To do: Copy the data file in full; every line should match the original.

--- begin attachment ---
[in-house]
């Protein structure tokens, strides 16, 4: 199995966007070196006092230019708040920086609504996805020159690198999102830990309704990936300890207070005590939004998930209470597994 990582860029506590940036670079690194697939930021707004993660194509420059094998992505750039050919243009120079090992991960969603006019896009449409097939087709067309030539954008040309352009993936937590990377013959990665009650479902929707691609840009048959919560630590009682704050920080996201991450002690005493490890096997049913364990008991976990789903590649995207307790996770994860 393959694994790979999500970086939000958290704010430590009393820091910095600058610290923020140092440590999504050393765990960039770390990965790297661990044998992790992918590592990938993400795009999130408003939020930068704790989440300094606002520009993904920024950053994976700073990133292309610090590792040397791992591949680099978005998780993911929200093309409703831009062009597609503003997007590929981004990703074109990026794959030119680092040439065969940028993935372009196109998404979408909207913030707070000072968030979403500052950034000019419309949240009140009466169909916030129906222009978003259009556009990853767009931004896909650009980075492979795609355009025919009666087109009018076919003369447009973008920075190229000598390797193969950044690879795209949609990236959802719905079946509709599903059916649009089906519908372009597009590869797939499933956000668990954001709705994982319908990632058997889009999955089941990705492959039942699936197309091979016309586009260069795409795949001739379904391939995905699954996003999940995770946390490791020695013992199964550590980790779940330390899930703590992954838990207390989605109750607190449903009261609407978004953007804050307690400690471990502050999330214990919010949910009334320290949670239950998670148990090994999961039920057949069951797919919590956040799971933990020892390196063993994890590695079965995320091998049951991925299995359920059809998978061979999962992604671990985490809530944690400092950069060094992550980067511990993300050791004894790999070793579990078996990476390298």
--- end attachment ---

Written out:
[in-house]
């Protein structure tokens, strides 16, 4: 199995966007070196006092230019708040920086609504996805020159690198999102830990309704990936300890207070005590939004998930209470597994 990582860029506590940036670079690194697939930021707004993660194509420059094998992505750039050919243009120079090992991960969603006019896009449409097939087709067309030539954008040309352009993936937590990377013959990665009650479902929707691609840009048959919560630590009682704050920080996201991450002690005493490890096997049913364990008991976990789903590649995207307790996770994860 393959694994790979999500970086939000958290704010430590009393820091910095600058610290923020140092440590999504050393765990960039770390990965790297661990044998992790992918590592990938993400795009999130408003939020930068704790989440300094606002520009993904920024950053994976700073990133292309610090590792040397791992591949680099978005998780993911929200093309409703831009062009597609503003997007590929981004990703074109990026794959030119680092040439065969940028993935372009196109998404979408909207913030707070000072968030979403500052950034000019419309949240009140009466169909916030129906222009978003259009556009990853767009931004896909650009980075492979795609355009025919009666087109009018076919003369447009973008920075190229000598390797193969950044690879795209949609990236959802719905079946509709599903059916649009089906519908372009597009590869797939499933956000668990954001709705994982319908990632058997889009999955089941990705492959039942699936197309091979016309586009260069795409795949001739379904391939995905699954996003999940995770946390490791020695013992199964550590980790779940330390899930703590992954838990207390989605109750607190449903009261609407978004953007804050307690400690471990502050999330214990919010949910009334320290949670239950998670148990090994999961039920057949069951797919919590956040799971933990020892390196063993994890590695079965995320091998049951991925299995359920059809998978061979999962992604671990985490809530944690400092950069060094992550980067511990993300050791004894790999070793579990078996990476390298």